• philebersole  On April 25, 2016 at 10:34 am

    My expectation – although I would be pleased to be proved wrong – is that, after the convention, Clinton will turn her back on the Sanders supporters and try to reach out to the moderate Republicans who are disgusted with Trump.

    My expectation – although I would be pleased to be proved wrong – is that she would try to govern, like her husband and Obama, from the “center” which would mean appeasing all factions as much as necessary to preserve the status quo.

    The status quo is financial oligarchy and perpetual war, so I wouldn’t find that a satisfactory outcome.

    • MWL  On April 25, 2016 at 11:06 am

      It would be a lot less satisfactory if Trump becomes president. (Talk about a state of perpetual war.) What’s more, the country has changed since Bill Clinton was running. Hillary doesn’t have to go to the center to win. Of course, we need massive change in the progressive direction, but it’s not going to happen all at once. With a Republican party that’s so far to the right, we’re in danger of losing what we’ve gained since the Great Society or perhaps even the New Deal. Sitting out the election if Hillary is the nominee is anti-progressive. We have to play defense here.

    • philebersole  On April 25, 2016 at 7:04 pm

      I’d happily vote for a Democrat who was dedicated to protecting the gains of the Great Society or even the New Deal.

      The reason so many Americans turn to candidates such as Donald Trump is that life is getting worse for them, and mainstream liberals and Democrats offer little hope of either peace or prosperity.

      If nobody offers them real hope, they’ll turn to a candidate who offers them false hope.

      Donald Trump is a reaction to the kind of politics that Hillary Clinton has stood for.

  • t Hutchinson.  On April 25, 2016 at 11:28 am

    The Tea Party faction has been a disaster for the Republican Party. What anyone would propose a similar idea for the democrats is beyond me.
    The Republican Party has worked against everything the Democratic Party has proposed since day one of the Obama administration.

    • MWL  On April 25, 2016 at 11:33 am

      He was referring to the tea party model, not their policies.The idea of a faction of the party that keeps pressure on the party as a whole to not stray from the group’s ideology. The Tea Party has managed to keep the Republicans far to the right, so, presumably, a similar structure on the left could keep the Dems more left-leaning.

  • coastcontact  On April 25, 2016 at 2:47 pm

    Although many Republicans may not like Trump they hate Clinton. Clinton cannot count on disaffected Republicans to win in November. IMO she needs to find a way to bring Sanders supporters into her campaign. That will be a difficult task.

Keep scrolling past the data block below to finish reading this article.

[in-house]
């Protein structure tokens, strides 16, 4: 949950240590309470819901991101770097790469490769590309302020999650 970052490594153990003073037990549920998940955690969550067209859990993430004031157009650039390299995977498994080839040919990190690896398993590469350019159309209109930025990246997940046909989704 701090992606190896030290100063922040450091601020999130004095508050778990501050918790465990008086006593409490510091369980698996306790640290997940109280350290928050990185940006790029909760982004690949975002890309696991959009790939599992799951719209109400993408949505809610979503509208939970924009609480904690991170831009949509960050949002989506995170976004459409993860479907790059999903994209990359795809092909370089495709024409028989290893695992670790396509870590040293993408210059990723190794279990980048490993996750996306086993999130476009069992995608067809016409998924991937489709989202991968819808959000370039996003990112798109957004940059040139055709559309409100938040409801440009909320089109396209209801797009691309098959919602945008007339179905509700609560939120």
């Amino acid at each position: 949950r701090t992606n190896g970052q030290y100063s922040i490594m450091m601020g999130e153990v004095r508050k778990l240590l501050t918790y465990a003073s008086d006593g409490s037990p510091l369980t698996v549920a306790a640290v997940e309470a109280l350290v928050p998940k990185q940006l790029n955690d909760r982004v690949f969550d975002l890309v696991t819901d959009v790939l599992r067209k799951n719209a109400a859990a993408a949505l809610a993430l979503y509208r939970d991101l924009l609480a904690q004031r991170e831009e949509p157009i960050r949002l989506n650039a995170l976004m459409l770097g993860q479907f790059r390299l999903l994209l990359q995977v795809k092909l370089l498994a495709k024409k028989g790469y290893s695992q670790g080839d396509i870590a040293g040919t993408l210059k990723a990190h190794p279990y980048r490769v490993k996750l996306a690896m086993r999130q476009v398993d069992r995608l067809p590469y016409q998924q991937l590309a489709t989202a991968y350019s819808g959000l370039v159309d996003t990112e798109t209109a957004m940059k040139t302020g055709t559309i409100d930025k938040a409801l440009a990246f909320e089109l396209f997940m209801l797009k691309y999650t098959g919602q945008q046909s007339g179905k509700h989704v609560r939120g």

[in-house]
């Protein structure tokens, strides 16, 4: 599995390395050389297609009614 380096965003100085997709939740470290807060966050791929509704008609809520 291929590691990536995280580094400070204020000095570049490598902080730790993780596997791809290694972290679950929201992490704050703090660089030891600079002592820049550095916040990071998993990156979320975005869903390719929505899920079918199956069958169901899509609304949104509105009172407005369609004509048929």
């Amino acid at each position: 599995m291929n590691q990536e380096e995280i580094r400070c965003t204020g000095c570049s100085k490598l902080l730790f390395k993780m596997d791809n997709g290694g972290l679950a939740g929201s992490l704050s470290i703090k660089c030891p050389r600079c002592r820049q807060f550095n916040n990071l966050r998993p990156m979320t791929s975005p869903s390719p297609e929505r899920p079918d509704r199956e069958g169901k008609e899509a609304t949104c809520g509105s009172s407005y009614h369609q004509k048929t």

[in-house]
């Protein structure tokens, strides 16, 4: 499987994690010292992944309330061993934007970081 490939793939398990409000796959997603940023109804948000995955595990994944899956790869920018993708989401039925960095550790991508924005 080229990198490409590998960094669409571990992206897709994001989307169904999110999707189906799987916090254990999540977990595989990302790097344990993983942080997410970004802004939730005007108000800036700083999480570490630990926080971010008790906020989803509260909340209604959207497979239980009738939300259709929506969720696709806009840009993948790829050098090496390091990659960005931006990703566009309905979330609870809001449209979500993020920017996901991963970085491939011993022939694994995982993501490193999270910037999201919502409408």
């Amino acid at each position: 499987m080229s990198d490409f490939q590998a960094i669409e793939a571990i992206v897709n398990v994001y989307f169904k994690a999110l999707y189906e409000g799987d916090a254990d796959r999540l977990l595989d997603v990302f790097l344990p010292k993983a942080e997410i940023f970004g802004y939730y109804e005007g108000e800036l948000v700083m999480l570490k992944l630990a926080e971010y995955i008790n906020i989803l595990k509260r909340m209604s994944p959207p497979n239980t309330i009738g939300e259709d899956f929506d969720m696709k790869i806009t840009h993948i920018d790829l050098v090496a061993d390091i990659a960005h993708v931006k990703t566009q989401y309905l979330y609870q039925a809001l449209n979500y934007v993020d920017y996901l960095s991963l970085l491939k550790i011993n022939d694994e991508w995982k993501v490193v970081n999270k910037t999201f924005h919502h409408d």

• philebersole  On April 25, 2016 at 7:05 pm

      My morning newspaper says the Koch Brothers are considering voting for Hillary Clinton.

  • cnminter  On April 25, 2016 at 3:47 pm

    A fringe group of zealots, who refuse to compromise and insist on idealogical purity for the left. What could possibly go wrong? Other than the fact that our system of government is dependent on representatives being willing to compromise, because our founders were horrified by extremism and believed that real progress came from co-operation, consensus and compromise.
    We don’t need a Tea Party Left. We need the legions self-indulgent so-called progressives to quit going home to pout and sit out elections because they didn’t win.
    Our government does not run on auto pilot. If you truly want the conversation to shift left, vote for the most progressive candidates in all your local elections, every one. Keep the Republicans out, by voting in 2018. Show up consistently and the conversation in 2020 will be more liberal.
    The problem is not Bernie, Hillary or any other politician. The problem is an electorate that is just not showing up, and that’s no way to run a country.

    • David Stow (@ablamj1)  On April 25, 2016 at 9:19 pm

      Those of us who do consistently show up are sick of only getting a choice between Repulican and Republican Light (Obama and Hillary). No more will we play your game!

  • Jeff Rosenberg  On April 25, 2016 at 9:50 pm

    I wonder if this momentum might, paradoxically, translate into a “Public Good” lobby group that could both support ‘liberals’ and truly hold officeholders accountable. I feel like we need a Bill James of politics who could truly quantify the effectiveness of our officeholders. I’d put my “$27” towards a group with such a mission.

  • JJ  On April 26, 2016 at 8:56 am

    Well, if you want a political revolution, you can’t stop with one election. So, yah, I think he should keep pushing for getting money out of politics, and reducing income inequality, and the other things he’s been talking about. He should keep his supports talking about them and pushing for them.